The most murderous century, and its successor | The Triangle

The most murderous century, and its successor

Photograph courtesy of John Englart at Flickr

While the impeachment proceedings in the U. S. Senate began last week, President Trump, like Richard Nixon under fire before him, betook himself to foreign parts to advertise the majesty of his office and to change as far as possible the subject. Nixon, in July 1974, visited a friendly Egypt, presumably to consult with the pharaohs. Trump went to Davos, Switzerland for the annual self-congratulation of the plutocrats who rule the world’s economy.

The one exercise was as unproductive as the other. For Trump, there was the added cynosure of our resident Joan of Arc, Greta Thunberg, the Swedish teenager who put in an appearance to remind the world’s misleaders that the planet was burning around them at an ever-accelerating rate and that capitalism was not going to save but consume it. Replying for the world’s only head of state to deny the reality of climate change, Trump’s inept and thuggish Commerce Secretary, Steve Mnuchin, sneered at Thunberg, suggesting that she wait to go to college before lecturing humanity’s gravediggers on the global crisis.

To fully appreciate where we stand at this juncture of the human story, we might do well to look back on the century recently ended. The first observation we might make is that it was by several magnitudes the most murderous one we have ever had. Some 230 million people were killed in interstate and civil wars and their accompanying genocides. Hundreds of millions, if not billions, more might have died had nuclear wars broken out in the wake of the atomic bomb, a prospect widely expected and even planned for by Dr. Strangeloves on both sides of the superpower divide.

Such wars were narrowly averted on several occasions, notably the Cuban Missile Crisis. They remain on order today, or on any tomorrow where political conflicts get out of hand with fools reckless or desperate enough to pull the trigger. So far, we have been lucky — far luckier than we may realize — in having escaped nuclear war. Does anyone want to bet on the next hundred years? The next five hundred?

Of course, we have a new apocalypse on the horizon (or, more accurately, in progress): the climate crisis. Here, the mechanism is unchecked population growth and the demand for a world economy that not only keeps pace with it but exceeds it to provide a so-called higher standard of living. In the past 50 years, the human population has more than doubled, from 3.5 to 7.6 billion. In the same period, economic productivity has increased more than fivefold.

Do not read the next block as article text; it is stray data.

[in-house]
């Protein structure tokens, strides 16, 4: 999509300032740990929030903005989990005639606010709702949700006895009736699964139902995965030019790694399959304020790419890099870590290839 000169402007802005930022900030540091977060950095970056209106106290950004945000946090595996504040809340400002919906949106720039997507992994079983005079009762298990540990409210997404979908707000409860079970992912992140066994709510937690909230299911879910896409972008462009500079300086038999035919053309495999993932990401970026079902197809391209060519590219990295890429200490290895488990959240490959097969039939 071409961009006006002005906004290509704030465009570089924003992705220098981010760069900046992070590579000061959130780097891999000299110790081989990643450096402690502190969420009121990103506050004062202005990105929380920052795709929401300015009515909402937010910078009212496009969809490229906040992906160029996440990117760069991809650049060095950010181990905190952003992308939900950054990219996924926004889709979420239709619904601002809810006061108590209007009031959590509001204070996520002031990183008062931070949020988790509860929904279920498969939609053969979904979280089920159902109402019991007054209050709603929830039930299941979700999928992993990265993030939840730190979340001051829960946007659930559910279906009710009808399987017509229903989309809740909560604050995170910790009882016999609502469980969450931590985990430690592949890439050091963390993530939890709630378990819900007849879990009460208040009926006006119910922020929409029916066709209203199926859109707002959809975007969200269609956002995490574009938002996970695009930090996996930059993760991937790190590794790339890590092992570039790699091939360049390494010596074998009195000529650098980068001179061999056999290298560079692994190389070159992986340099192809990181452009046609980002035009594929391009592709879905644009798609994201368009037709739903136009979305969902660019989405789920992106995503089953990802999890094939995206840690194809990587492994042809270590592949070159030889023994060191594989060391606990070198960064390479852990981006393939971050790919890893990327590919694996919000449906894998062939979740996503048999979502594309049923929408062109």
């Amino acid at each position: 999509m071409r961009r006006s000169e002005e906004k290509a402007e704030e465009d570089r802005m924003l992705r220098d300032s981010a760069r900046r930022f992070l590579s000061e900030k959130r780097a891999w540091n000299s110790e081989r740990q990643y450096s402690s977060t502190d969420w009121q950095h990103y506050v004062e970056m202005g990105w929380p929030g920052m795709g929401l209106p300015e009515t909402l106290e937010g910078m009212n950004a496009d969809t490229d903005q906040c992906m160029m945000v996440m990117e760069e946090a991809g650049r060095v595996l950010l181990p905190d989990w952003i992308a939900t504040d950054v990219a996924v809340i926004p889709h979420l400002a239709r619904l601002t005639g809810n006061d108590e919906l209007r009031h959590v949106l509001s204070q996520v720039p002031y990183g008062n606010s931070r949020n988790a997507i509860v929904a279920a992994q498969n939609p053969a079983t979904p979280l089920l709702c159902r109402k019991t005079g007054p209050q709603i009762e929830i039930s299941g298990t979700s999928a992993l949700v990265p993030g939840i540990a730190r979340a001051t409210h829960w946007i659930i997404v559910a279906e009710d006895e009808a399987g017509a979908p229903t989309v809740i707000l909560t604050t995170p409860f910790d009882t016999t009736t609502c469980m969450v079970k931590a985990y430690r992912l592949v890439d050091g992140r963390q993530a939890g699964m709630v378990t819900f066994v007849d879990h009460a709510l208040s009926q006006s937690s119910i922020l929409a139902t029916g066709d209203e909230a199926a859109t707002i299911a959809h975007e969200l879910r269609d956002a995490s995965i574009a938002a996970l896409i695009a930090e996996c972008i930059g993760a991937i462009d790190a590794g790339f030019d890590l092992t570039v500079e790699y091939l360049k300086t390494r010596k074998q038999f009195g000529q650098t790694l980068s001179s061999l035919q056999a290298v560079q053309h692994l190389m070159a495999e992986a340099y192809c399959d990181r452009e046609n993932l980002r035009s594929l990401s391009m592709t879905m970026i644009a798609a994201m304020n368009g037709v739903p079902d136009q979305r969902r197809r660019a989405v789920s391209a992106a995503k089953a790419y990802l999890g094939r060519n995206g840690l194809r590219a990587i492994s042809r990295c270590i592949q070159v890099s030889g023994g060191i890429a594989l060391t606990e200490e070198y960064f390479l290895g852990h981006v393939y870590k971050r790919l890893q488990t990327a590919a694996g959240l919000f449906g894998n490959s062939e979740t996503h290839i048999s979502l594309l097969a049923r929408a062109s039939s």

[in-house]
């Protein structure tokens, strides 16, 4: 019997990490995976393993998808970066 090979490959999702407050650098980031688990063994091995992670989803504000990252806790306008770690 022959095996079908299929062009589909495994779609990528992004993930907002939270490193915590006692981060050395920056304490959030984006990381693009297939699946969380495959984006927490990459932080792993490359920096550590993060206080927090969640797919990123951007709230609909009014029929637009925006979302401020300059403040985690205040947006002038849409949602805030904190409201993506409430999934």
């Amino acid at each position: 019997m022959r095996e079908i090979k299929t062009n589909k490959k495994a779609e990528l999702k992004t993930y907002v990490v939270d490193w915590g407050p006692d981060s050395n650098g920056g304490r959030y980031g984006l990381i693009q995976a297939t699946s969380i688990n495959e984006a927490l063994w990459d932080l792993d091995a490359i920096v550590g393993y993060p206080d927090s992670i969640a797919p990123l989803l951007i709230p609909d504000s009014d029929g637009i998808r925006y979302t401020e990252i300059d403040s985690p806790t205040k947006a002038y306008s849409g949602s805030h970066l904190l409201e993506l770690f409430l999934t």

It is true, population growth in the developed world has leveled off and, particularly in Western Europe, begun to shrink. But we also have existing populations living longer and still growing rapidly in parts of Asia, Latin America and particularly Africa. We are consuming more resources, even as they approach exhaustion, and we are generating more pollution, even as our toxic skies, soil, rivers and oceans wreak havoc on complex and vulnerable food chains, species balances and climate effects we have barely begun to comprehend. Nuclear war may or may not come in this century or the next. But resource wars and vast population migrations certainly will. Oceans will rise, islands sink and coastal regions disappear; yet, in fifty years, we may find water more valuable than gold. And we will kill to have it.

The single engine that drives this crisis is capitalism and the globalization of the world economy it has produced. Capitalism entails the systemic maximization of a single yardstick, profit and a single value, money. It has inevitably brought about globalization in turn, and globalization, as both Adam Smith and Karl Marx foresaw, has made capitalism a universal world system, each propelling the other.

Marx believed that this would lead to disaster, and disaster to revolution. The first part of his prediction is likely to come true. We have a world as economically integrated as it is politically splintered. That is, we are making our climate and resource crises more and more exigent, even as we make the cooperative global approach we need in dealing with them less and less likely.  Imperialism gave us the two world wars that made the 20th century the deadliest in history. International anarchy, fueled by unchecked private interests, threaten us with new and intractable conflicts that may make the wars of the past look like skirmishes of pikes and muskets. And this time, we will ultimately be fighting an opponent we cannot defeat: Mother Nature.

Is all this inevitable? No; nothing is. We can’t let ourselves off with fatalism. Each day offers us a choice. Our choices, it is true, will narrow: we have run out of time to waste. And we must disabuse ourselves of the lies we are told and tell ourselves that limitless growth, demographic and economic, is sustainable; that social justice is yesterday’s folly rather than a prerequisite for civilized survival and that technology divorced from value will rescue us in the end. Somehow, we will have to learn how to govern ourselves globally, since we now live in a very small world. Somehow, we will have to learn how to distribute the goods among us equitably. Somehow, too, we will need to accommodate freedom and diversity within whatever structures we build. We will not be saved by a monolith.

The human race, you might say, is one of evolution’s experiments. Its result, barring an asteroid strike or a wobble of Earth’s axis, is up to us. But there’s a simple truth we must start from. The planet does not need us. It is we who need the planet.